Music-On-Hold

At work and at home as I try to contact manufacturers and customer service folks, they have me press some buttons on the phone for English and some more buttons to try to route my call to the correct person. The computer answering the phone may probe me for more in-depth information about the nature of my call. Most of the time while I try to patiently wait, the companies and organizations play music or some infomercial as I hold the line. After a couple of minutes, I normally get irritated with the wait and began erratically pushing buttons, trying to circumvent the higher level of intelligence processing my call and connect with a human to converse with. Sometimes the silicone creature routing my call hangs up on me and I have to begin the process of pressing the correct buttons and begin my wait all over!

 
Why do people today need to be constantly distracted? After all isn’t that what music-on-hold is? This entertainment is taking my mind off the amount of time I am spending waiting. I remember some 25 years ago when my young son was sitting in the back seat of our Ford Tempo and he began to cry. I asked him what was wrong because he usually would nap while I drove and he said; “I don’t have anything in my hands”! He thought if he could entertain himself he would be able to stay awake! And now today everywhere we go we see things on sale to keep us entertained. I believe the latest distraction is a thing called a spinner and I am sure for folks with kids with very active minds the spinner helps keep them occupied and allows their parents some sanity.

 
Does your mind wander and seek out “music-on-hold”? We Orthodox can use the “Jesus Prayer” as a filler rather than filling that space with junk noise. And as we recite those salvific words, we draw closer to Christ we then remember our brothers and sisters and their struggles, lifting them up in prayer. Are our lives in need of constant entertaining or can we be still and move close to God? Saint Mathew recounted: And Jesus said to him, “‘Thou shalt love the Lord thy God with all thy heart, and with all thy soul, and with all thy mind.’ [Mt. 22:37] “All thy mind” seems to be constant battle!

 
The Russian Bishop and Saint, Ignatius Brianchaninov wrote: The distracted person is like a house without doors or gates. No treasure whatsoever can be kept in such a house. It is open for thieves, robbers, and harlots. The distracted life, completely full of earthly cares, gains for a person heaviness just as gluttony and surfeiting do (cf. Luke 21: 34). Such a person is attached to the earth. He is occupied with only the temporary and vain. The service of God becomes for the distracted person an irrelevant subject. The very thought about this service is something for him wild, full of darkness, and unbearably heavy…. Divine Ascent: A Journal of Orthodox Faith, No. 7, Presentation of the Theotokos, November 2001, pp. 123-4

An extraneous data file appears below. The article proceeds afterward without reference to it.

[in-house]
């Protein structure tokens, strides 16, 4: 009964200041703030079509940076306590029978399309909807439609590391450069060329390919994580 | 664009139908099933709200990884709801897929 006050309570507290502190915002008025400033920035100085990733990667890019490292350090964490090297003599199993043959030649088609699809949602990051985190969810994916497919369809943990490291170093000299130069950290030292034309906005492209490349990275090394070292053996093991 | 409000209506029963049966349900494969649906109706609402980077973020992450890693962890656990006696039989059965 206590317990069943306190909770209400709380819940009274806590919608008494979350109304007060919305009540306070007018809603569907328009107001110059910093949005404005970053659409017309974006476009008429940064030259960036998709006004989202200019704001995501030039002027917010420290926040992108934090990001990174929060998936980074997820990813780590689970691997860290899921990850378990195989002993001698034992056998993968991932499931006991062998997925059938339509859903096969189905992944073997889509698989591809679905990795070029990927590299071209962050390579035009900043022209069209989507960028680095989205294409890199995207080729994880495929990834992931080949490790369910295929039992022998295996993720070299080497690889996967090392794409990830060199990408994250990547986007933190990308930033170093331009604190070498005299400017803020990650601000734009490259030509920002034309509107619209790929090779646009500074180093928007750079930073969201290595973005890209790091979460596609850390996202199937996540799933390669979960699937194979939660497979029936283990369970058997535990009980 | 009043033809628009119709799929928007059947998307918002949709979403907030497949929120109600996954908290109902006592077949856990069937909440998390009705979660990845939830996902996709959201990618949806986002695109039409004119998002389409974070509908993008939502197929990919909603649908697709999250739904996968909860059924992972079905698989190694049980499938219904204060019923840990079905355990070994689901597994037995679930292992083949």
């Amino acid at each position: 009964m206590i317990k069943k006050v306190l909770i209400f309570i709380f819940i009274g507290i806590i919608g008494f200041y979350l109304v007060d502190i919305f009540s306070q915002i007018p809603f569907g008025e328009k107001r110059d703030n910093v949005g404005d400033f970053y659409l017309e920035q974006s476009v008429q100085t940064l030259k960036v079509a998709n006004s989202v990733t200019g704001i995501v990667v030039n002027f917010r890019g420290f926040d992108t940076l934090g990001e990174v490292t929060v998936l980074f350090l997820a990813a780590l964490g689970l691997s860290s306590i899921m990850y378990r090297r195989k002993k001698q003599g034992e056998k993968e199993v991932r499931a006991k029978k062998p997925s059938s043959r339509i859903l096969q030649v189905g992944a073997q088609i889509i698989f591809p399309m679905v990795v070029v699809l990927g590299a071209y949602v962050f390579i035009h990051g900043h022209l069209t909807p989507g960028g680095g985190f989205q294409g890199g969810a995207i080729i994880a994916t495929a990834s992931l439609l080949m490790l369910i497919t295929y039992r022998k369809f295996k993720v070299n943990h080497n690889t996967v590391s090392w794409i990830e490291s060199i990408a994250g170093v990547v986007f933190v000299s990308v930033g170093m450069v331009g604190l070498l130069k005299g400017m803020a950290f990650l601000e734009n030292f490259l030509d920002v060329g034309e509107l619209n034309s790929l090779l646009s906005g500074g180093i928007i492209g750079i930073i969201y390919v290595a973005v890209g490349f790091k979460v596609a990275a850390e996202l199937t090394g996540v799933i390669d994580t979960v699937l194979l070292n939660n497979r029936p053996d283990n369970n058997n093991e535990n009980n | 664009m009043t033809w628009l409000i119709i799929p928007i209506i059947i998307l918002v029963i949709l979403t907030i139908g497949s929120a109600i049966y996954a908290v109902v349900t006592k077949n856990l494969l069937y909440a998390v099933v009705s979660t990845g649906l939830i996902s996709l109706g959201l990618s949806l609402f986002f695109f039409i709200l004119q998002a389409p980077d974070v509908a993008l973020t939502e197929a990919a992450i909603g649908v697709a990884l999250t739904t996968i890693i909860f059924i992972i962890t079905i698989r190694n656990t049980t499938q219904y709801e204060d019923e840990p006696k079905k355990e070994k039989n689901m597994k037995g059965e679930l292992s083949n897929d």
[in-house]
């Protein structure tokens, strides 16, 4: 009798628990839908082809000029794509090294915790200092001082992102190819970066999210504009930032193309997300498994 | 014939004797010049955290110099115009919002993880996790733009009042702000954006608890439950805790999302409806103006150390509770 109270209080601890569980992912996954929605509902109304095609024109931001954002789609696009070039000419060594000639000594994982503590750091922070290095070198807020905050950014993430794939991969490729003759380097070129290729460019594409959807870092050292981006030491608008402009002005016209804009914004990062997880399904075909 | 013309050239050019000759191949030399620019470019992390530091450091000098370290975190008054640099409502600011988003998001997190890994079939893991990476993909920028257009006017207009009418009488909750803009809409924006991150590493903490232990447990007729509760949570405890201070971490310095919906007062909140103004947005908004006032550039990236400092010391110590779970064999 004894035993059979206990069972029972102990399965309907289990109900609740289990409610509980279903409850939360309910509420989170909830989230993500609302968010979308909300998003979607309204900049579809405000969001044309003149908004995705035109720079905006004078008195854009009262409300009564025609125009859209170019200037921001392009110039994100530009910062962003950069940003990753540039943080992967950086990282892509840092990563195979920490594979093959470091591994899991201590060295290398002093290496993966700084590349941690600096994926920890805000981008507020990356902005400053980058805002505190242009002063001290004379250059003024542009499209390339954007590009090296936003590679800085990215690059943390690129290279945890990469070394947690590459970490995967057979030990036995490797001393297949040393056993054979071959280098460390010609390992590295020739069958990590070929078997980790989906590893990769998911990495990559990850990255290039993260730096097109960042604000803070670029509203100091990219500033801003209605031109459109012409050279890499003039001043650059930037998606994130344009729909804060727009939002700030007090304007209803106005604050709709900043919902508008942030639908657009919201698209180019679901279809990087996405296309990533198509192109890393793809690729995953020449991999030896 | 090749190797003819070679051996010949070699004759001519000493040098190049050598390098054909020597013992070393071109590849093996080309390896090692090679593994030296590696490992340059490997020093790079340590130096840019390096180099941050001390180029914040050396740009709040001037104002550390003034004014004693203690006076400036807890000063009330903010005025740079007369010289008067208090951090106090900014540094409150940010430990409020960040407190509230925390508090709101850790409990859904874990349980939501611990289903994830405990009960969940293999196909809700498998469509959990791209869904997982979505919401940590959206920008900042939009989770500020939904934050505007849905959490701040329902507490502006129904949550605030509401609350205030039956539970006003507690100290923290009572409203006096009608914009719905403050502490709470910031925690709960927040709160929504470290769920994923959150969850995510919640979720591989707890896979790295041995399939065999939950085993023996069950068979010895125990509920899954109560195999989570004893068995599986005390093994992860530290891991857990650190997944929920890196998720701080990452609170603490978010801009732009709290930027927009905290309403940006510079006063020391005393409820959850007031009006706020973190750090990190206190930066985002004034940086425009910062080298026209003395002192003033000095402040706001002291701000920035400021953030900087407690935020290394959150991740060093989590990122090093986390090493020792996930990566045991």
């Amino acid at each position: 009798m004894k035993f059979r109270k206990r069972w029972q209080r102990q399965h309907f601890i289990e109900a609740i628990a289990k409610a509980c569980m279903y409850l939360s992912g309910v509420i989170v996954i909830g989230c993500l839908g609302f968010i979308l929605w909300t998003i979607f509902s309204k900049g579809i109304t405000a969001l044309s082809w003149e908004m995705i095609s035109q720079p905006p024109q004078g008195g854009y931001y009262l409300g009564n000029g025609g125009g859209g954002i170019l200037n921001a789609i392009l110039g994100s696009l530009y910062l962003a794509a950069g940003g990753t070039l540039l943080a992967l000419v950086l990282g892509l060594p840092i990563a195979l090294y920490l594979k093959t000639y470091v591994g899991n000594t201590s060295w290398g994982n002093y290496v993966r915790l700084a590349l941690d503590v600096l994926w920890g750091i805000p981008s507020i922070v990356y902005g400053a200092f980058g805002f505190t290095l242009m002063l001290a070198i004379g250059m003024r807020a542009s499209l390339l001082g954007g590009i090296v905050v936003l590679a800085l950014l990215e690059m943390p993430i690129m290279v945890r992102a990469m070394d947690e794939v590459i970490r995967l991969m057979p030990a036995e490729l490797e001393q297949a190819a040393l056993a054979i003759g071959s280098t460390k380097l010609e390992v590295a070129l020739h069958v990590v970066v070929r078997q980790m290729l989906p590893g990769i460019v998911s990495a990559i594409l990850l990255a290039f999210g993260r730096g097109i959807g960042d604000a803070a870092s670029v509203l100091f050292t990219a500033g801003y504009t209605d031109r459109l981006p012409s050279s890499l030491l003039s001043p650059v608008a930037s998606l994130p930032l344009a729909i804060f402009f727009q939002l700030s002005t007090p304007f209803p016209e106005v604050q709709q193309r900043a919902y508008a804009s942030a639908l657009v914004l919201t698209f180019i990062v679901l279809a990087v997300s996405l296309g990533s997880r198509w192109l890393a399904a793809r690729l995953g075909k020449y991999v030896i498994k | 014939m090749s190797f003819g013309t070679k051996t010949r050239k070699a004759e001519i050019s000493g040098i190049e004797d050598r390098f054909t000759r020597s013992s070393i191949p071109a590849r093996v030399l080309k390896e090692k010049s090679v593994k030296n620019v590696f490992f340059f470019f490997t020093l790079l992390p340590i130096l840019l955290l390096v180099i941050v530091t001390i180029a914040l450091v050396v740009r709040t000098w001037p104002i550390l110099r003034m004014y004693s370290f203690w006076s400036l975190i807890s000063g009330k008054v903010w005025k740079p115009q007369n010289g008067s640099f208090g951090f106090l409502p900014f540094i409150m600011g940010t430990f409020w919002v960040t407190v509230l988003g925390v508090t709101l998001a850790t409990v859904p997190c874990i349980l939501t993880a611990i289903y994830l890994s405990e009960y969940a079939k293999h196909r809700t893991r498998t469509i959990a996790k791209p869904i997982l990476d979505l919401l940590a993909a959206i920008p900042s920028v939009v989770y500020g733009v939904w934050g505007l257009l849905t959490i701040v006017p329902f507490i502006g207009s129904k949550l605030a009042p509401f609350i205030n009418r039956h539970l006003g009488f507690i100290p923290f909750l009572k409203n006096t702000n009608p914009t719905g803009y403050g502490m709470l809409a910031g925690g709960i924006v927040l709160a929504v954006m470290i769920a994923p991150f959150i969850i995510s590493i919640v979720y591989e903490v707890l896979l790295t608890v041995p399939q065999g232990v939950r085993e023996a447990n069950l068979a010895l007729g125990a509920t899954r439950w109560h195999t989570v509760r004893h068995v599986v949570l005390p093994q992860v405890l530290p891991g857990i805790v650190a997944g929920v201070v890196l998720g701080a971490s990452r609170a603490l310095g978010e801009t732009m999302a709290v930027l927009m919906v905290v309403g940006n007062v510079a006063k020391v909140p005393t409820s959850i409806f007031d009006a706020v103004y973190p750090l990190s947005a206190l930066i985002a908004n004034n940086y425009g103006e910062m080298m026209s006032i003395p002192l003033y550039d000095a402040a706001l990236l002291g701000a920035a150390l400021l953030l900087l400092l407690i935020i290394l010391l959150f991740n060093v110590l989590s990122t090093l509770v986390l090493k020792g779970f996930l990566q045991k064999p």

Our minds are an empty void waiting to be filled. Feed your mind with spiritual things! Don’t allow your life to breeze by, tolerating music-on-hold and the distractions of life that rot away your pursuit of holiness. And don’t allow your artificially intelligent phone to constantly distract you and fill that void either! Time is precious. Be about your Father’s business!

Fr. Gabriel Weller 7-23-17

Published by

Father Gabriel Weller

Father Gabriel Weller was ordained by Bishop George Schaefer with the blessing of His Eminence Metropolitan Hilarion Kapral. Father Gabriel was born here in the Shenandoah Valley Virginia. He spent many of his early years in Va. Beach but returned to the Valley in 1979. After many failures in life, He gave his life to the Lord and became very active in the protestant church. He had been a church leader in the United Church of Christ and the Methodist Church since his late twenties, serving in many capacities including Deacon, Elder, Church President, Youth Pastor and also served as Certified Lay Speaker, Choir Member and Youth Leader. He attended Seminary at Eastern Mennonite University with the encouragement of his pastor, but before completing his studies became frustrated with a growing perception of liberalism and other issues in the Protestant Churches he had known. He encountered Orthodox Christianity through his wife and her brother, Archpriest John Moses. He came to realize he could not go back to Protestantism because of the lack of True worship. He has served in the Altar continuously since his baptism, and was the Warden of All Saints of North America for two years. He was ordained to the Diaconate by Bishop Gabriel in 2007, and he was ordained to the Priesthood in 2009. He was the first regular pastor of the Holy Myrrhbearers 'Mission' in 2012 and on October 12, 2013, he was appointed Rector of the parish. His wife is Matushka Tatiana.